Lesson 1: Lines, Ellipses and Boxes
This exercise is an extension of the previous one.
You'll find that we often build on previous concepts in this manner, first presenting an idea, getting some experience with it and then twisting it to make it just a little more challenging and giving you a little more to think about.
About your warmups
You'll quickly find that this exercise is basically just a more purposefully organized version of the ghosted lines exercise. As such, you can feel free to do this exercise instead of the ghosted lines when picking exercises to do for your warmups at the beginning of a given sitting.
When we get into the next section (where we talk about ellipses), you'll learn about the Ellipses in Planes exercise, which adds yet another level to the exercise and making it an even better combo for warmups.
Just like with the ghosting exercise, we start out by planning out our marks. Here we're doing so for more than one line at a time - we want to produce some sort of quadrilateral. Don't worry about making all the edges the same length or anything like that, just place the four points on the page wherever it feels right.
For each pair of points, rotate your page to find a comfortable angle of approach, ghost through the motion as much as is needed to feel comfortable, and then execute the stroke with a confident, persistent pace. No hesitation, no thinking about the plane as a whole, focus only on the mark you're making at that moment.
Some students get too caught up in the big picture of what they're doing, and they lose track of the individual actions. All that matters is what you're doing now, as you make this single mark.
Finally, lets bisect the plane in both dimensions, drawing a cross through the center of the X we created in the previous step.
Remember to use the ghosting method for every mark you draw - in this case, that means starting with adding your start and end point. Ghosting is going to be a technique you're going to use a lot throughout this course.
Now, for those of you who've tackled perspective before, you may start fussing over things like, "how do I know my cross is centered along each edge of the plane" and other concerns. For now, this exercise has nothing to do with perspective. It's just a bunch of lines on a flat page, nothing else to worry about.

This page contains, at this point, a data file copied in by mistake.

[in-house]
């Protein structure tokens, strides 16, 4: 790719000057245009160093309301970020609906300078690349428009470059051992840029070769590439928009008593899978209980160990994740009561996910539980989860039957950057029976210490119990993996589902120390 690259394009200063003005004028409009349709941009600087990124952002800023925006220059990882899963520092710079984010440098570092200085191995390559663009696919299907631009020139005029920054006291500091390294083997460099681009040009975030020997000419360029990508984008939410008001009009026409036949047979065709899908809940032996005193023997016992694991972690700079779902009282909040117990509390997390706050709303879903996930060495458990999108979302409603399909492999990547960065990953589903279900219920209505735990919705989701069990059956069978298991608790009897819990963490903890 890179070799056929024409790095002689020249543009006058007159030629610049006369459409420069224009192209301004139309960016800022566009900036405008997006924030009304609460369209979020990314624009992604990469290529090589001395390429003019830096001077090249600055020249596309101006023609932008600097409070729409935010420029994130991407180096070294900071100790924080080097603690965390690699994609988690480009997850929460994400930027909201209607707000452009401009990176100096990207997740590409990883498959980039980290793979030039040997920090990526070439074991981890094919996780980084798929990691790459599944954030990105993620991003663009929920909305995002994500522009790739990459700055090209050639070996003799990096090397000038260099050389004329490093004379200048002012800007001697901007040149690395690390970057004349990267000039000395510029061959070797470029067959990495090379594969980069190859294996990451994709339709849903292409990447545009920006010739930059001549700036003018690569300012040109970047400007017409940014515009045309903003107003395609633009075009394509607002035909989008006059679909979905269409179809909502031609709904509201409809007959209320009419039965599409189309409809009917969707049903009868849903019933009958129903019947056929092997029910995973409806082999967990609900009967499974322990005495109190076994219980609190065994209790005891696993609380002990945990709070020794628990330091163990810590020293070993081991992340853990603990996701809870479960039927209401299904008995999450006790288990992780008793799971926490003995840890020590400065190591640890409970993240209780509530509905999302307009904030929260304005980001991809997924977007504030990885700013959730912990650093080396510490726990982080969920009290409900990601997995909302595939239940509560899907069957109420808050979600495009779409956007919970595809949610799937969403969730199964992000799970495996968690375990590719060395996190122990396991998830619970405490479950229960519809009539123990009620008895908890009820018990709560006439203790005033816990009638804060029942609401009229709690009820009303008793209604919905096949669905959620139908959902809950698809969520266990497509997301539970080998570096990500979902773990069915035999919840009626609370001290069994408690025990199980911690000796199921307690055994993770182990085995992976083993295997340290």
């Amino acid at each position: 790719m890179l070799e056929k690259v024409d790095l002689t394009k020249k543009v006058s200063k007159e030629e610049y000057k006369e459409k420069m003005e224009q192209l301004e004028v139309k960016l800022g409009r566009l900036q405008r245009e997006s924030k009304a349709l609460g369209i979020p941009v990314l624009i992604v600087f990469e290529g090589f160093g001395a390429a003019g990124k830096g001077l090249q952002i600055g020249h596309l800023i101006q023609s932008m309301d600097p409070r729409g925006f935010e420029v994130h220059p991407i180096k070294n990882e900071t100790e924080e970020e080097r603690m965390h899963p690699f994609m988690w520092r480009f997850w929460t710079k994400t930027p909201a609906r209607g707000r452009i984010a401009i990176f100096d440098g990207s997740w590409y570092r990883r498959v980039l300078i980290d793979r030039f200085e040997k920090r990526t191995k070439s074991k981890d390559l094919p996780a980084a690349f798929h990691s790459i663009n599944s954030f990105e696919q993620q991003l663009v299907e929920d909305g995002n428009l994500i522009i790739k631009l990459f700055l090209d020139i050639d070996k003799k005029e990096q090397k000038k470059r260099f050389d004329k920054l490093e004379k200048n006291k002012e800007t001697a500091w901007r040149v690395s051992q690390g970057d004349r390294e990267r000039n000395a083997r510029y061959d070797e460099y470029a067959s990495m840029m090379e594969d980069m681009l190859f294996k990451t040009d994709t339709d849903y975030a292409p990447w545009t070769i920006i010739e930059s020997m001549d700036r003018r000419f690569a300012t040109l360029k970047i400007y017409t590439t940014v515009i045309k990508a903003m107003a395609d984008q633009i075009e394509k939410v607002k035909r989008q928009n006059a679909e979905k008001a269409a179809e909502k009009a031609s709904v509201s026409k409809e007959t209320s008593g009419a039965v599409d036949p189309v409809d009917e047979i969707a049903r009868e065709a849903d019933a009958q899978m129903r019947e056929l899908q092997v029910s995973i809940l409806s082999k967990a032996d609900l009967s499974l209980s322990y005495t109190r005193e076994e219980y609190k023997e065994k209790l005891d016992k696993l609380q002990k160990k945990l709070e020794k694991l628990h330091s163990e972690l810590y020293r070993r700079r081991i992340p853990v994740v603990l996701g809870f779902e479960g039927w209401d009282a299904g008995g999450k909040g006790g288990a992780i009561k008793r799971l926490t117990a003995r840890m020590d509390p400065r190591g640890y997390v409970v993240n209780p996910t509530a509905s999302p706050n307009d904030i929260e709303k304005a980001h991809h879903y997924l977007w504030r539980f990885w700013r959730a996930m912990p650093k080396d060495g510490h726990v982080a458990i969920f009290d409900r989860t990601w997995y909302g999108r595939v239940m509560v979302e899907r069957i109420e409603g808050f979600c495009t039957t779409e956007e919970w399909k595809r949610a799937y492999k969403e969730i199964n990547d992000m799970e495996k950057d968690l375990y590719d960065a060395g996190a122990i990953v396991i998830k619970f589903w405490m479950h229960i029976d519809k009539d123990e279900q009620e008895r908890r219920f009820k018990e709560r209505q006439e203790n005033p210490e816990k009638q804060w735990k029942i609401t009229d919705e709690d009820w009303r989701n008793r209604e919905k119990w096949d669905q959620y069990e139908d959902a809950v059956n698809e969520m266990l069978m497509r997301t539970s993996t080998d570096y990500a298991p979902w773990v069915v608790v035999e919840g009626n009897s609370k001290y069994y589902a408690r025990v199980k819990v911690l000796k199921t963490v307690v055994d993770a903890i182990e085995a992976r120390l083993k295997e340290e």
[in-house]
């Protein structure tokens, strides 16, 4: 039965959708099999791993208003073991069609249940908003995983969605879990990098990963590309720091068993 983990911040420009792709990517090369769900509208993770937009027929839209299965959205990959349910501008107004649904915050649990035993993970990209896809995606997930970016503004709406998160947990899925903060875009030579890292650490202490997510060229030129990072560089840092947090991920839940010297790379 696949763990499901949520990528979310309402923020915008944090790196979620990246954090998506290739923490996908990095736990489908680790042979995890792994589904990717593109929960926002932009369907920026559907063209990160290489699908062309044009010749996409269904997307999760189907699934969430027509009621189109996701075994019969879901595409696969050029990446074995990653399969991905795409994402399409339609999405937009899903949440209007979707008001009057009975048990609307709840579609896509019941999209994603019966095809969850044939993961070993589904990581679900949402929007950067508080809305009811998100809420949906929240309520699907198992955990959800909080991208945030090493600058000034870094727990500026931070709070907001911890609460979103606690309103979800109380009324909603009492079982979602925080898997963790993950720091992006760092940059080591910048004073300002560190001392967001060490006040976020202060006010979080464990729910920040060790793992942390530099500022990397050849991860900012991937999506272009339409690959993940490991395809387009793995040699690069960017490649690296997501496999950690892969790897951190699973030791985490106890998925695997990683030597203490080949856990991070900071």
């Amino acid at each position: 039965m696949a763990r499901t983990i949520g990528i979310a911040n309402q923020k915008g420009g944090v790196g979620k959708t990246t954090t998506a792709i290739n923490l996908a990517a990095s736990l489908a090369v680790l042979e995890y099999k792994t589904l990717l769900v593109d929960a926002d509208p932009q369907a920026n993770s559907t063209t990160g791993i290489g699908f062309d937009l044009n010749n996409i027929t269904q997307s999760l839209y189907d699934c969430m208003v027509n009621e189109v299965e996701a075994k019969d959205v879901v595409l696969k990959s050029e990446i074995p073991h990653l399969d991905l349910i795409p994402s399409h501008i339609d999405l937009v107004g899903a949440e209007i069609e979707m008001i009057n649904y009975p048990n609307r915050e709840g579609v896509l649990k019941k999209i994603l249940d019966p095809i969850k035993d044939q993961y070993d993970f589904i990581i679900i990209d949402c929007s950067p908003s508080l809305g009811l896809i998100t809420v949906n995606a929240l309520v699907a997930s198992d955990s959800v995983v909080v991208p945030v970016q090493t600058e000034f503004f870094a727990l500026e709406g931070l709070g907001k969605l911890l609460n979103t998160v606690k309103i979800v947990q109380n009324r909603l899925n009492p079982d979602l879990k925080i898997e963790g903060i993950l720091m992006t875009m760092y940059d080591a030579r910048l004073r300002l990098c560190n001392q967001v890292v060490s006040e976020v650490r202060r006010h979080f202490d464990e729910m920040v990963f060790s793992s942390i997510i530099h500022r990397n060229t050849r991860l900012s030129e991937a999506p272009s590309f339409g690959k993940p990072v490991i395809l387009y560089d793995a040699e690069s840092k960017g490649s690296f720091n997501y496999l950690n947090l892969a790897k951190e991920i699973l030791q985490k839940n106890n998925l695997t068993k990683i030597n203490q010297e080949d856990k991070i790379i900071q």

For any 'common mistakes' you can look at those listed on the ghosted lines page.
Keep your pages for this exercise!
We're going to use these pages when we get into the Ellipses in Planes exercise in the next section. Don't throw them away! Otherwise you'll have to draw a whole new set.
The purpose of this exercise
This exercise is about applying the ghosting method to something (slightly) more complex than a single line. There will be a similar jump when you get to the boxes section, and have to worry about applying this technique to three dimensional forms. I frequently see students who are used to putting a certain amount of time in per "unit of work". In the lines section, one unit of work is one line. In the ellipses section, one unit of work is one ellipse. Finally, in the boxes section - I'm sure you see where I'm going with this - one unit of work is to them, one box.
But that's not correct - a box consists of several lines, so a box should be equal to as many units of work. This planes exercise has you tackle something that consists of many lines, while also putting the time and focus in for each individual stroke in order to ensure that it is done as well as you can manage.
It also takes certain aspects of the ghosting method and spreads them out - for example in my demonstration above, we lay out all four points for the plane before even drawing our first line, fleshing out our requirements early. Similar approaches can be used when drawing things like boxes, or other more complex forms.
Getting more advanced
This bit here is not for those of you going through the exercise for the first time as part of your lesson 1 homework. As I mention in Lesson 0, once you're done with a lesson, you'll continue practicing these exercises as part of a regular warmup routine.
This exercise is especially good for warmups, and I'd generally recommend doing it over the simpler ghosted lines exercise for obvious reasons - it's the same thing, but with more purpose to it. On top of that however, it's a particularly versatile exercise that can be modified to start incorporating perspective concepts as well.
While at its most basic form, I don't want you worrying at all about perspective, as you move forwards through the lessons, you can start to envision these planes as being three dimensional rectilinear surfaces - that is, each plane represents a rectangle or a square floating in space. The third and fourth steps, where we construct the diagonals and the cross can be treated as being a subdivision of the plane (the X to find the center of the plane in three dimensions and the cross to bisect it). The cross will of course require some estimation to find the center of each edge in space, but it's a great thing to practice as you move through the rest of the Drawabox lessons.
Color and Light by James Gurney
Some of you may remember James Gurney's breathtaking work in the Dinotopia series. This is easily my favourite book on the topic of colour and light, and comes highly recommended by any artist worth their salt. While it speaks from the perspective of a traditional painter, the information in this book is invaluable for work in any medium.